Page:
The infant was released from the hospital on May 24, 2019. This application was brought 23 months later on April 29, 2021. The consuming nature of caring for this infant upon her release from the hospital is understandable, and the Court finds an excusable delay for the critical time frame following the alleged malpractice (see, Cole v State of New York, 64 AD2d 1023, 1024 [4th Dept 1978]). There was also a significant delay in bringing this application. Movants initially sought the infant's medical records in September 2019, and then many months later counsel sought the records on October 6, 2020, following up in November 24, 2020 and December 21, 2020. Any inexcusable delay related to bringing the claim, or making this application, is only one factor for consideration (see, Casey v State of New York, 161 AD3d 720, 721 [2d Dept 2018]).

Turning to the next three factors- whether the State had notice of the facts underlying the proposed claim, whether it had an opportunity to investigate the facts, and whether it will suffer prejudice if the application is granted, will be considered together (see, Brewer v State of New York, 176 Misc 2d 337, 342 [Ct Cl 1998]; Caro v Ibrahim, 53 Misc 3d 1217 [A], [Ct Cl 2016]). Movants assert that these factors weigh in favor of granting their application because the hospital knew on April 26, 2019 that the infant's IV had "extravasated and flowed inappropriately into her tissue burning her" and the antibiotics and other medication prescribed to treat the serious condition of meningitis were not successfully administered (Hayes and Tirado Affidavit, page 2, paragraph 6). The hospital treated the infant for the burn to her foot, and she was hospitalized from April 26, 2019 until May 24, 2019.

Defendant in opposition argues that the existence of medical records alone does not put the State on notice of the facts underlying the proposed claim (MacPherson Affirmation in Opposition paragraph 7). Although, as Defendant notes, the mere existence of medical records does not place the State on notice of the facts underlying a claim and prompt an investigation normally, here the alleged facts reflect that a newborn infant suffered second and third degree burns to her foot requiring surgery, due to the improper placement and/or monitoring of the IV site. These facts, as alleged, would seem to demand some review of the care provided. Moreover, the medical records will allow Defendant to investigate now, and Defendant alleges no prejudice (see, Bost v State of New York, UID No 2013-041-001 [Ct Cl, Marin, J. January 4 2013]). As a result, the Court concludes that these factors weigh in favor of granting the application.

The next factor, whether the claim appears to be meritorious, is often considered the most essential factor. Unlike a party who has timely filed a claim, the movant seeking permission to file a late claim must demonstrate that the proposed claim appears to be meritorious (see, Nyberg v State of New York, 154 Misc 2d 199 [Ct Cl 1992]). Generally a proposed claim meets this standard if it is not patently groundless, frivolous, or legally defective, and upon consideration of the entire record there is cause to believe that a valid cause of action exists (Matter of Santana v New York State Thruway Auth., 92 Misc 2d 1, 11 [Ct Cl 1977]). Movants attach the affirmation of Robert Todd, M.D., a physician board certified in Neurology by the American Board of Psychiatry and Neurology. He was a licensed pharmacist before he attended medical school, and after medical school he completed an internship in Internal Medicine at the hospital that is the subject of this proposed claim. Dr. Todd sets forth the chronological care of the infant based upon the medical records from her presentation on April 26, 2019 in the Emergency Room. Dr. Todd opines that it was a deviation from the standard of care to place an IV in the infant's foot without checking the placement at least hourly, and this breach caused the infant to suffer a serious burn injury. It also delayed treatment of the meningitis which he opines caused serious neurological compromise and brain injury. Defendant concedes that movants have met their burden on this motion. This factor weighs in favor of movant's application.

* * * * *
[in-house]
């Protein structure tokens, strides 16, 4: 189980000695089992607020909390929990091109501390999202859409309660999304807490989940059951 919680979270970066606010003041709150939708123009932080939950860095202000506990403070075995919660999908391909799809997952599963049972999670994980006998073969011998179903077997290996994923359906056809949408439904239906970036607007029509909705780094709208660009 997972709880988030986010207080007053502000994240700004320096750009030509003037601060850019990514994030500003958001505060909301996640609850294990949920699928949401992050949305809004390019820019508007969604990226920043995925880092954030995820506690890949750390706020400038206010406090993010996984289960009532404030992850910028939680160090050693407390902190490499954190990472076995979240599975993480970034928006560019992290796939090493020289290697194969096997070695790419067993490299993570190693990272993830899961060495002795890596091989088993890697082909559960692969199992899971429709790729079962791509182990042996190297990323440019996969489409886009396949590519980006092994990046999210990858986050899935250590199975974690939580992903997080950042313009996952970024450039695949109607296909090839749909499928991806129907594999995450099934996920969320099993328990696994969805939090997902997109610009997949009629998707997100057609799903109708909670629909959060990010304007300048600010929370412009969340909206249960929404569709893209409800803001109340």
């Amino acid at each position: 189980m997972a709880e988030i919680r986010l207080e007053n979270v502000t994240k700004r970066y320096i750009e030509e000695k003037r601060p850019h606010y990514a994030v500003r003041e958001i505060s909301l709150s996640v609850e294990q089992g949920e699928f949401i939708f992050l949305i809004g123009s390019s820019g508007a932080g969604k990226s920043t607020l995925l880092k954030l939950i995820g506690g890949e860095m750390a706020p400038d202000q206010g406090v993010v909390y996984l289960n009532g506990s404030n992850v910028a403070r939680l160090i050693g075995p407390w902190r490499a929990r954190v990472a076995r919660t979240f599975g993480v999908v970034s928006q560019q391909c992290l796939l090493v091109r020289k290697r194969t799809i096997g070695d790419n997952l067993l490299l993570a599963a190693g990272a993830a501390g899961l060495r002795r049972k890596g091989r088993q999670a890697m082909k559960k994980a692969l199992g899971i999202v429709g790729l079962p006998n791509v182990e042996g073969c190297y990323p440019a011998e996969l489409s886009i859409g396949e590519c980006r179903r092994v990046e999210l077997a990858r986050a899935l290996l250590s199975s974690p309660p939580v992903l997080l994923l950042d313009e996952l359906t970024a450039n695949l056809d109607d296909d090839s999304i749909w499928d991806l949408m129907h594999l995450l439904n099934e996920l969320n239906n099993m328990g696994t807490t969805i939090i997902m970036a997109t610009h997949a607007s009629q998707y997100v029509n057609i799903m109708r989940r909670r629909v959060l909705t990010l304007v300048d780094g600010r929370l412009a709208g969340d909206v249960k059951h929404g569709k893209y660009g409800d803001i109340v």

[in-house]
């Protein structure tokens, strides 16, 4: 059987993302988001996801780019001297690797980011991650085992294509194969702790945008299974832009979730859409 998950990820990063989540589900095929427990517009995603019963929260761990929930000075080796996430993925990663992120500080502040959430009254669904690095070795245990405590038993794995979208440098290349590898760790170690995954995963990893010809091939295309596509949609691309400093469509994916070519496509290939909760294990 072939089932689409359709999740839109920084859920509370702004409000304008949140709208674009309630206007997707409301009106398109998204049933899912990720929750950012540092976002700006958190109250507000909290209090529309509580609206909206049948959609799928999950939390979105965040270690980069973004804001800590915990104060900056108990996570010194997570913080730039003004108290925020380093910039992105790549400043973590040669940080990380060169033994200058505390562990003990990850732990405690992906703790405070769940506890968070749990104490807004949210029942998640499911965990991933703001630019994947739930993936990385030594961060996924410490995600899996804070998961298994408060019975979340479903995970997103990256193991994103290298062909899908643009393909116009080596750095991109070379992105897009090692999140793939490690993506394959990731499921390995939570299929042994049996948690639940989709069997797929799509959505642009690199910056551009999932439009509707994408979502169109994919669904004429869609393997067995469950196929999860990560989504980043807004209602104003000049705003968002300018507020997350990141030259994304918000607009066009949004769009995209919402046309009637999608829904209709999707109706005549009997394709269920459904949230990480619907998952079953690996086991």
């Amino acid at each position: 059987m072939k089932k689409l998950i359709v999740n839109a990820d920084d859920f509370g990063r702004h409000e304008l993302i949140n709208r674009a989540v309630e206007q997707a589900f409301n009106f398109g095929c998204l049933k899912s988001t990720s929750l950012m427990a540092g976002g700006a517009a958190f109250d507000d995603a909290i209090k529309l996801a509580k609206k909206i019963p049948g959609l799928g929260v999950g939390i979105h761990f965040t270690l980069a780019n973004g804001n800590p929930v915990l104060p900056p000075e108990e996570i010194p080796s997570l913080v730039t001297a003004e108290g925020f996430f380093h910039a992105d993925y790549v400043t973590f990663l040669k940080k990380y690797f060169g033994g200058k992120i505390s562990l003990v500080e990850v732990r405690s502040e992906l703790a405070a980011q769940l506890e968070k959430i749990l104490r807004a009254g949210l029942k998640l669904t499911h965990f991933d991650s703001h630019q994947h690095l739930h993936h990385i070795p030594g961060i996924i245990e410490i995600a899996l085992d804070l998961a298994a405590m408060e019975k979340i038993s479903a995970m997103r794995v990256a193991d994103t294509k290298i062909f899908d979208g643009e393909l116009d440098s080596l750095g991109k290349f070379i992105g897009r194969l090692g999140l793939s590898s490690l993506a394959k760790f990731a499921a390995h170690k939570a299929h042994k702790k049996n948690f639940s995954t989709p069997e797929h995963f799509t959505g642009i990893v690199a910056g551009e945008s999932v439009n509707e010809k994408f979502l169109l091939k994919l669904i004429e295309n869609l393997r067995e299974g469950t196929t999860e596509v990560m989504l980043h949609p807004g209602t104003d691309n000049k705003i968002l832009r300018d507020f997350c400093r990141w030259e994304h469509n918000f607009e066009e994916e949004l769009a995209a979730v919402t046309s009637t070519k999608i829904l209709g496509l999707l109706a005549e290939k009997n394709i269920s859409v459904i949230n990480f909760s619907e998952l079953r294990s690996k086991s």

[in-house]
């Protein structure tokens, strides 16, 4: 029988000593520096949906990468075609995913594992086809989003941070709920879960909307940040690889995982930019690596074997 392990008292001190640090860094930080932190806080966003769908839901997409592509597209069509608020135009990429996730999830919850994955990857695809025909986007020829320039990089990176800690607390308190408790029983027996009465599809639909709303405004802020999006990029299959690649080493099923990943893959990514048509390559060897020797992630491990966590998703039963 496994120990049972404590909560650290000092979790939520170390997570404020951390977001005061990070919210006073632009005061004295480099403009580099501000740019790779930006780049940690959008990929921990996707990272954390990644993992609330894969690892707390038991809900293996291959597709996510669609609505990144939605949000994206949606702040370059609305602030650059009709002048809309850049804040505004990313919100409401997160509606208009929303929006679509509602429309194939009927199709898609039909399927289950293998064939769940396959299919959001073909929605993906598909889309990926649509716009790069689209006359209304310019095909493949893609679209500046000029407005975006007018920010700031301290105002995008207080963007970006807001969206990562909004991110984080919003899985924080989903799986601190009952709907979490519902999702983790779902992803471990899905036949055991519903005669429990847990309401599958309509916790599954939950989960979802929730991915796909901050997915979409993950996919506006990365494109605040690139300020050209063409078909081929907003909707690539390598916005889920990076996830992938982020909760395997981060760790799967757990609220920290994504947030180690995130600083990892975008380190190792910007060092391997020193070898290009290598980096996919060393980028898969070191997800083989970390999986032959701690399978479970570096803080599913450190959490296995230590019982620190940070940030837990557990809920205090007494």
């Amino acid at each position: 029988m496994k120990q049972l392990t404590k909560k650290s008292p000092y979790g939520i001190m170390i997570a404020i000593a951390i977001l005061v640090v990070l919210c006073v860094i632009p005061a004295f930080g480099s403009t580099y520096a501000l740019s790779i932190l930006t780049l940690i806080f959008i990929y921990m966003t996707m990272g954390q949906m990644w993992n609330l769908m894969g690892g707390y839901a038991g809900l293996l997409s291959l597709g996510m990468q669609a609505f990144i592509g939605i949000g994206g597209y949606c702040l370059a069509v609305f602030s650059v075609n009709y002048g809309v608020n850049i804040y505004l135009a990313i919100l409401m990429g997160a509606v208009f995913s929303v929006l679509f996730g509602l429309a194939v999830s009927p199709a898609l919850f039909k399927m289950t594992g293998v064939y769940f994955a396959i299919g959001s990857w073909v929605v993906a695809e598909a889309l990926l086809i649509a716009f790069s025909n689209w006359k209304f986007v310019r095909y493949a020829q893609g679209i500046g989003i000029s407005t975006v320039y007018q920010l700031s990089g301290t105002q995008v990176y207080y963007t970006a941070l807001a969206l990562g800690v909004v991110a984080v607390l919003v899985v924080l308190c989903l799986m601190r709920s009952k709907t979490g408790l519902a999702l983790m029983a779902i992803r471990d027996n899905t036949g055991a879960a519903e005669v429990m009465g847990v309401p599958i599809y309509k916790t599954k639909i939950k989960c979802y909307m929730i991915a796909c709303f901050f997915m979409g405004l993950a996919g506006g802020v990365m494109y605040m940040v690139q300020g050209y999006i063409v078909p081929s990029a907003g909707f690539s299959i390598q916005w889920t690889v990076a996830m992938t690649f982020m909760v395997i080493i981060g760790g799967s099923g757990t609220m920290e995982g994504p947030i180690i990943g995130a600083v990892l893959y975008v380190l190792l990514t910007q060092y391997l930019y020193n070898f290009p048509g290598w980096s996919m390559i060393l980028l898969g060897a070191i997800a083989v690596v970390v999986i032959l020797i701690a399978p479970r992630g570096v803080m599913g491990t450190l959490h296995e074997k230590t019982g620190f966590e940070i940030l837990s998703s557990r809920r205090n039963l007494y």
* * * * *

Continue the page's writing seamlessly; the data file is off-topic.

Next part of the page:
The final factor to be considered is whether movant has any other available remedy. As Defendant suggests, Movants may have individual causes of action against the individual doctors who treated the infant.

Upon balancing all of the factors, the Court finds Movants' application should be GRANTED. Movants are directed to file and serve the proposed claim(3) in accordance with the Court of Claims Act section 11 within 30 days of the date this Decision and Order is filed with the Clerk of the Court(4) . Movants must also pay the filing fee or make a proper application or certification in accordance with Court of Claims Act section 11-a.

December 3, 2021

Syracuse, New York


Judge of the Court of Claims

The Court has considered the following in deciding this motion:

1) Movants Notice of Motion, dated April 22, 2021;

2) Affirmation of Robert F. Julian, Esquire, dated April 21, 2021 with Exhibits A and B attached thereto;

3) Affirmation of Robert E. Todd, M.D., dated April 22, 2021;

4) Affidavit of Robert Hayes, IV and Chrystal Tirado, sworn to on April 20, 2021 and April 22, 2021, respectively;

5) Movants Memorandum of Law, dated April 22, 2021;

6) Affirmation in Opposition of Maureen MacPherson, Esquire, dated July 27, 2021.

2. The Court notes that the claim on behalf of the infant is timely, as her causes of action are tolled due to her infancy, and this late claim application is unnecessary in relation to her causes of action (see Court of Claims Act section 10 [6]; CPLR 208). Yet, since movants' causes of action, which are not tolled, arise from the infant's injuries and damages and were included together in this application, the Court has considered all of the submissions.

3. The caption of the proposed claim should be amended to reflect the "State of New York" as the only proper Defendant before filing and serving the proposed claim in accordance with this Decision and Order.

4. Although Movants on April 22, 2021 filed the identical claim (Claim No. 136282) as submitted herewith as the proposed claim, and also served Defendant, they are directed to re-file and re-serve the claim in accordance with this Decision and Order.